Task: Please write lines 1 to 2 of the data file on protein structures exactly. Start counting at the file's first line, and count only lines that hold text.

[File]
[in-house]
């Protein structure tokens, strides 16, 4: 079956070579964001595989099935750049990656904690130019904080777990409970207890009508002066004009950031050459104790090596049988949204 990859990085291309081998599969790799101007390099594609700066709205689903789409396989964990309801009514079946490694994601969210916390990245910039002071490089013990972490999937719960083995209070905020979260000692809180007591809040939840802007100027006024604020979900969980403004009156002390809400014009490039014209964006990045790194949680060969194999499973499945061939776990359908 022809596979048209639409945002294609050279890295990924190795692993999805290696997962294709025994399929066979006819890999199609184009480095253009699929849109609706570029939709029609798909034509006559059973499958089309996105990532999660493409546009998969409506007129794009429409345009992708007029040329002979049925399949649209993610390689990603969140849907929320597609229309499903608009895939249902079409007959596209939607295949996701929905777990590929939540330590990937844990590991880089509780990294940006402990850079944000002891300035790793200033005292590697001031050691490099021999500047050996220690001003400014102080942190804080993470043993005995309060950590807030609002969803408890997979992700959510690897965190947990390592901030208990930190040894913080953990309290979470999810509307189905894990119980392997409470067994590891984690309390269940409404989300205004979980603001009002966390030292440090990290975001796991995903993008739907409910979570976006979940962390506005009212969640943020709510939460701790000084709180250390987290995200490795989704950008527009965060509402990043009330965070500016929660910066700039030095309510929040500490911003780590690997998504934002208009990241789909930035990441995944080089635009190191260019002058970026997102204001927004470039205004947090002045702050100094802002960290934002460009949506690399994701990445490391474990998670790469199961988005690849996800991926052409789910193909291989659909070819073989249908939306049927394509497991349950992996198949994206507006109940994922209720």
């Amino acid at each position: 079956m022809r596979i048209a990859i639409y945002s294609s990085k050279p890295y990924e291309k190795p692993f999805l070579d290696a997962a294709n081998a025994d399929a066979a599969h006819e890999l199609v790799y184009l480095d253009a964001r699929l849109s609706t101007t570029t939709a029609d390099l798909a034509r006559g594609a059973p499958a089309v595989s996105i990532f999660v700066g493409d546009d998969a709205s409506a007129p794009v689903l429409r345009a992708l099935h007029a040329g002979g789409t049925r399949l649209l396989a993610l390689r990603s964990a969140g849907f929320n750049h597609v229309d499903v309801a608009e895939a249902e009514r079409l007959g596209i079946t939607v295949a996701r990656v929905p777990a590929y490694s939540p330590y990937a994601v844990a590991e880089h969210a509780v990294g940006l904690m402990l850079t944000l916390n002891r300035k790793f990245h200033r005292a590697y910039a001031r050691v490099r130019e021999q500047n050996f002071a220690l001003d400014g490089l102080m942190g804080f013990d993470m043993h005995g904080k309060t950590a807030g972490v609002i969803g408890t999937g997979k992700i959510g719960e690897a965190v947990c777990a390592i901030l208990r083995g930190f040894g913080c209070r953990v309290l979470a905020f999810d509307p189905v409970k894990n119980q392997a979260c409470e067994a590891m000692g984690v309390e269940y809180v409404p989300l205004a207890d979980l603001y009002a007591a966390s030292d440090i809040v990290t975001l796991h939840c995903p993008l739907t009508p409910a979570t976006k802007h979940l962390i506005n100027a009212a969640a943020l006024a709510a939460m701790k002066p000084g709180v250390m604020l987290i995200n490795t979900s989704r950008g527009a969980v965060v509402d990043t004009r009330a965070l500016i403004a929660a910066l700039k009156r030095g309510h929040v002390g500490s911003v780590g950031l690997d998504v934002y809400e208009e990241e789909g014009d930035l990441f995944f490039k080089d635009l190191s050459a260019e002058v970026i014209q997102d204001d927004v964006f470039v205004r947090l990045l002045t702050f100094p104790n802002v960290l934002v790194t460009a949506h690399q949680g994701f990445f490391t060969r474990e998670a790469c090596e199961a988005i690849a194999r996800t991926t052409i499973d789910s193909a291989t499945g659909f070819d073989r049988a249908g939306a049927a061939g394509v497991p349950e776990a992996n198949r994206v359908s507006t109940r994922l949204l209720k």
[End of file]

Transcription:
[in-house]
């Protein structure tokens, strides 16, 4: 079956070579964001595989099935750049990656904690130019904080777990409970207890009508002066004009950031050459104790090596049988949204 990859990085291309081998599969790799101007390099594609700066709205689903789409396989964990309801009514079946490694994601969210916390990245910039002071490089013990972490999937719960083995209070905020979260000692809180007591809040939840802007100027006024604020979900969980403004009156002390809400014009490039014209964006990045790194949680060969194999499973499945061939776990359908 022809596979048209639409945002294609050279890295990924190795692993999805290696997962294709025994399929066979006819890999199609184009480095253009699929849109609706570029939709029609798909034509006559059973499958089309996105990532999660493409546009998969409506007129794009429409345009992708007029040329002979049925399949649209993610390689990603969140849907929320597609229309499903608009895939249902079409007959596209939607295949996701929905777990590929939540330590990937844990590991880089509780990294940006402990850079944000002891300035790793200033005292590697001031050691490099021999500047050996220690001003400014102080942190804080993470043993005995309060950590807030609002969803408890997979992700959510690897965190947990390592901030208990930190040894913080953990309290979470999810509307189905894990119980392997409470067994590891984690309390269940409404989300205004979980603001009002966390030292440090990290975001796991995903993008739907409910979570976006979940962390506005009212969640943020709510939460701790000084709180250390987290995200490795989704950008527009965060509402990043009330965070500016929660910066700039030095309510929040500490911003780590690997998504934002208009990241789909930035990441995944080089635009190191260019002058970026997102204001927004470039205004947090002045702050100094802002960290934002460009949506690399994701990445490391474990998670790469199961988005690849996800991926052409789910193909291989659909070819073989249908939306049927394509497991349950992996198949994206507006109940994922209720």